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It’s ironic to think that medicine has come such a long way since the time of Hippocrates (the father of medicine). Medical knowledge has grown exponentially over the past 100 years. However , we are just at the dawn of  accepting and understanding a condition that has been with us throughout the ages , but has been given little recognition let alone validation by the medical community. I have been treating patients with fibromyalgia for the past 20 years. I first became acquainted with this condition in 1990 when I was in the first year of my rheumatology fellowship at Dartmouth .I had just finished a three year internship and residency training in internal medicine. During those tough three years I was exposed to a vast array of medical conditions ranging from minor ailments that were addressed in the outpatient clinic setting to complex medical diseases--many which needed management in the intensive care unit. Would you believe that after four years of medical school and three years of post-graduate training in internal medicine I never heard of fibromyalgia!

   In my opinion, this exemplifies why physicians know very little about fibromyalgia--there has been little opportunity regarding formal training of this condition in medical school and post graduate medical training programs. I’ve often wondered how this apparently prevalent condition has gone through the cracks for so many years. I do have a theory about this phenomenon. First of all, medical students are not educated on fibromyalgia because historically there have been few experts in this field--as you can already see we’re not off to a good start where after four years of medical school the knowledge that a young doctor possess about fibromyalgia is minimal at best! Then comes internship and residency. For young physicians who choose to go into fields of medicine other than internal medicine and family practice, the potential for these doctors to gain practical knowledge regarding fibromyalgia diminishes with each passing year. For those doctors that take the plunge into internal medicine and family practice it’s extremely unlikely that they’ll ever see a fibromyalgia patient in the hospital--unless they are involved with a patient that is being worked up in the ER  or briefly admitted to the medical unit for unexplained pain. These patients are quickly ruled in or ruled out for more serious acute medical conditions. When it is determined that these patients are not in acute medical danger they are often classified as having fibromyalgia as they are shown out the door of the hospital. Discharge instructions will tell these patients to follow-up with their primary care providers in a week or so. Unfortunately, the primary care providers don’t know what to do with these patients. Many are branded as hypochondriacs and malingerers. If these patients are lucky they may get a referral to see a rheumatologist, but they may have to wait a few months until an appointment becomes available. Many rheumatologists will not accept patients with the diagnosis of fibromyalgia. At this point, it’s not looking very good for patients with fibromyalgia given this scenario. This is the reality of the situation. If you’ve been keeping track of the years, you’re looking at a well-intended physician who after four years of medical school and three years of internship and residency training (seven years in total) may have virtually no knowledge let alone experience in treating fibromyalgia--that’s a scary thought! And by the way, after a doctor completes the hospital training program, it’s quite possible that one of the first few patients that walks into the physician’s office will have fibromyalgia--the guy who was sent home from the ER last week! And so begins the beginning of a long relationship of mutual frustration between the physician and patient. I really do believe that this represents the life-cycle of fibromyalgia and the medical community.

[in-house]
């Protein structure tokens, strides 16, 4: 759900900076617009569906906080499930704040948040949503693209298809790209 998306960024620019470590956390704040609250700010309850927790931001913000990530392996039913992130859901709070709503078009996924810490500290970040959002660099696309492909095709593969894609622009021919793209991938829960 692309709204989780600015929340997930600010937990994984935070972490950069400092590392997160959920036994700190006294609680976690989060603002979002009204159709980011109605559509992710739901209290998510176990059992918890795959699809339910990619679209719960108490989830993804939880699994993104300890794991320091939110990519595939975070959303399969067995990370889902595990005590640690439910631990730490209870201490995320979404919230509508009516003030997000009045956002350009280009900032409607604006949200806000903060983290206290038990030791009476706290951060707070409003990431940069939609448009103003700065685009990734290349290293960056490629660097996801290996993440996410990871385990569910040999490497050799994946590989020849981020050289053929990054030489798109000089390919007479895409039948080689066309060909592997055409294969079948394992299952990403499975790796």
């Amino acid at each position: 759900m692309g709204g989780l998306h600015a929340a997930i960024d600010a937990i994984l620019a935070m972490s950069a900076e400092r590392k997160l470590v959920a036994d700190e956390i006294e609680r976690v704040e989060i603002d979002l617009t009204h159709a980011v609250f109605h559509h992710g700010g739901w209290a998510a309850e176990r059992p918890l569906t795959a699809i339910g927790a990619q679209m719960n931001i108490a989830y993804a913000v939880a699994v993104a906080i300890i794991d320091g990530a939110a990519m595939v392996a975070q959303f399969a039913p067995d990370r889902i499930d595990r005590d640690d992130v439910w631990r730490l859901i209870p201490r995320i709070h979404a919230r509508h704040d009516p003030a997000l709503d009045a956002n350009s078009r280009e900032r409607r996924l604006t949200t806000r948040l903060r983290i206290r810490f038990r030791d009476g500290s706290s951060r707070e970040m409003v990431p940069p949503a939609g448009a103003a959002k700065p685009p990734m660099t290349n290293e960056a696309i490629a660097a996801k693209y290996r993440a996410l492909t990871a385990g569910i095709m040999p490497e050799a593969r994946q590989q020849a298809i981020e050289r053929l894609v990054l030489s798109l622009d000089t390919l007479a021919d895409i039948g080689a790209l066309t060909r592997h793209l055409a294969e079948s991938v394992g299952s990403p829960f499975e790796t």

By now, you’re probably wondering if there is anyone out there that can help people (you) with this condition. The answer is “yes”--but it won’t be easy. This is my reason for writing this book. Physicians need to be educated about this condition. Patients with fibromyalgia need to be embraced. The present life-cycle of fibromyalgia needs to be broken. I’m sure that I’m not the only Rheumatologist or medical physician that has been treating fibromyalgia patients for many years. I know what I’ve learned from my patients, and I am thankful to them for that. I’ve literally treated several thousands of patients with fibromyalgia and other chronic painful conditions, and the vast majority of them have done quite well. Let’s read on and see where you stand with these conditions, and see where you can begin your journey to liberate you from pain.